Editor's note (well, not really, but go with it): We regret to inform you that J.M. Smith was discovered earlier this week, lying motionless in a pool of his own blood, vomit and urine, gripping an iPhone 4s (thank God for Siri) after he sent us a text.
He was able to communicate, using only his eyes, that a known cannabis hater had cast a particularly vicious aspersion, striking him in the right temple and rendering him paralyzed from the eyeballs down. He is on a ventilator in an undisclosed location, clinging to life, unable to even breathe for himself, with good friend former Vice President Dick Cheney by his side.
Using software developed by Google and the National Security Administration (under Bush), Mr. Smith was able to blink out the following column. Pray for him (to live or die, your choice).
It's ironic that I'm lying here with this ridiculous piece of titanium strapped to my face, forcing Dick Cheney to wipe my ass and pump gruel into a feeding tube, while the very cannabis haters who put me here (figuratively speaking) are going down in flames across Arizona and the nation.
Not even two weeks ago, a judge spanked Maricopa County Attorney Bill Montgomery in a lawsuit over extracts, clearing the way for patients to use cannabis in the forms they need. Then a few days after that, the esteemed Supreme Court of the United States, the real supreme court, the one that's actually supreme, issued a non-ruling that stings the sheriff in Yuma.
Back in 2011, California resident Valerie Okun came through the border checkpoint on Interstate 8 near Yuma on her way to Arizona. She was caught with some meds, and promptly produced a California medical card, which made her cannabis state-legal in both states. But federal law being federal law and all, the Border Patrol took her cannabis and called the sheriff's department.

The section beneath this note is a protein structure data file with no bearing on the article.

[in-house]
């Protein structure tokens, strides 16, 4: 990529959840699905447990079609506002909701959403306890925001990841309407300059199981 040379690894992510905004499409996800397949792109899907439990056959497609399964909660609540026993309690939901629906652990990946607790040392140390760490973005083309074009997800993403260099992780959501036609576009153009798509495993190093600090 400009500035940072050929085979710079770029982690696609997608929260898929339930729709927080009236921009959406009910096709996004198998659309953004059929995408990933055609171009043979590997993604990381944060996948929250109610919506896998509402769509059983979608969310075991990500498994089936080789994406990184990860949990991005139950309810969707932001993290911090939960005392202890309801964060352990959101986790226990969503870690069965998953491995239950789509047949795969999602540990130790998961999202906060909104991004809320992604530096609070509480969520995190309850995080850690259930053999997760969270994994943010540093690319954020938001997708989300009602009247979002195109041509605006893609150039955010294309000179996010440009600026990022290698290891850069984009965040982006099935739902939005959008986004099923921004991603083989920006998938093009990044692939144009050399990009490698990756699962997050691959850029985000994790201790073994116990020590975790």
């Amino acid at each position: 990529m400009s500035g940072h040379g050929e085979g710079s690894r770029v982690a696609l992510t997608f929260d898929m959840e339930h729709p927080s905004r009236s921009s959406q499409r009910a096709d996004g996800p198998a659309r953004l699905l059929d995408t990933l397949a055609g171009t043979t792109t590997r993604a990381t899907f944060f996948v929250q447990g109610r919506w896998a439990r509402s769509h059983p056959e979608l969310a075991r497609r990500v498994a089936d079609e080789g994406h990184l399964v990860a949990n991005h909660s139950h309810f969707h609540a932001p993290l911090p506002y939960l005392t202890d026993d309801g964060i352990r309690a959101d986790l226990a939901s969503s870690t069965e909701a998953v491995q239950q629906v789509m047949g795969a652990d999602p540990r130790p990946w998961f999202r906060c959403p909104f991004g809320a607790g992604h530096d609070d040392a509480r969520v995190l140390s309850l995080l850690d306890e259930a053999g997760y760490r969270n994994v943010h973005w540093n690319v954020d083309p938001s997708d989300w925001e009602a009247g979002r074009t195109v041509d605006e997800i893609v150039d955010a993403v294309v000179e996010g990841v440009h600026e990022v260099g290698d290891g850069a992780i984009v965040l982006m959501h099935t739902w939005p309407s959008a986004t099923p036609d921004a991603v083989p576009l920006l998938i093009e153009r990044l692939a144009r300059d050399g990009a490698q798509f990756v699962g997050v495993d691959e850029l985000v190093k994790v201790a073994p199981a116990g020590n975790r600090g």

Because Arizona recognizes out-of-state cards, the sheriff's department let her go. So far, so good, but then things got ugly. Yuma County Sheriff Leon Wilmot, an apparent cannabis hater, then argued that state law prevented him from giving back her legal medication, so he didn't. He decided to spend your money on a legal battle, and the case went to court.
After a superior court ruled in Okun's favor, the good sheriff still refused to return her meds and spent some more of your hard-earned cash on an appeal. Yeah, you're still wrong, Sheriff Leon, said the Arizona Court of Appeals. You lose. So Leon reached out his arms and swept another pile of your cash together on his desk for the Arizona Supreme Court. Nope. Okun 3, Leon 0.
But the long arms of the Arizona law can sweep together a lot of piles of your cash, if they want to, so the sheriff did just that. He took the case all the way to the U.S. Supreme Court for an appeal.
The highest court in the land refused to revisit the lower courts' rulings, which is a victory in name only for Okun, who still doesn't have her meds back. And the story isn't even over. Sheriff Leon is eyeing your money again, mulling more ways to use it against you and Valerie Okun. He isn't sure what he's going to do, according to at least one report.
I have an idea. Why don't you comply with the several judges' rulings and return Valerie Okun's meds? Why not give up your taxpayer-funded fight over senseless state laws that fly in the face of the voters' wishes? Why not do the right thing, Sheriff Leon?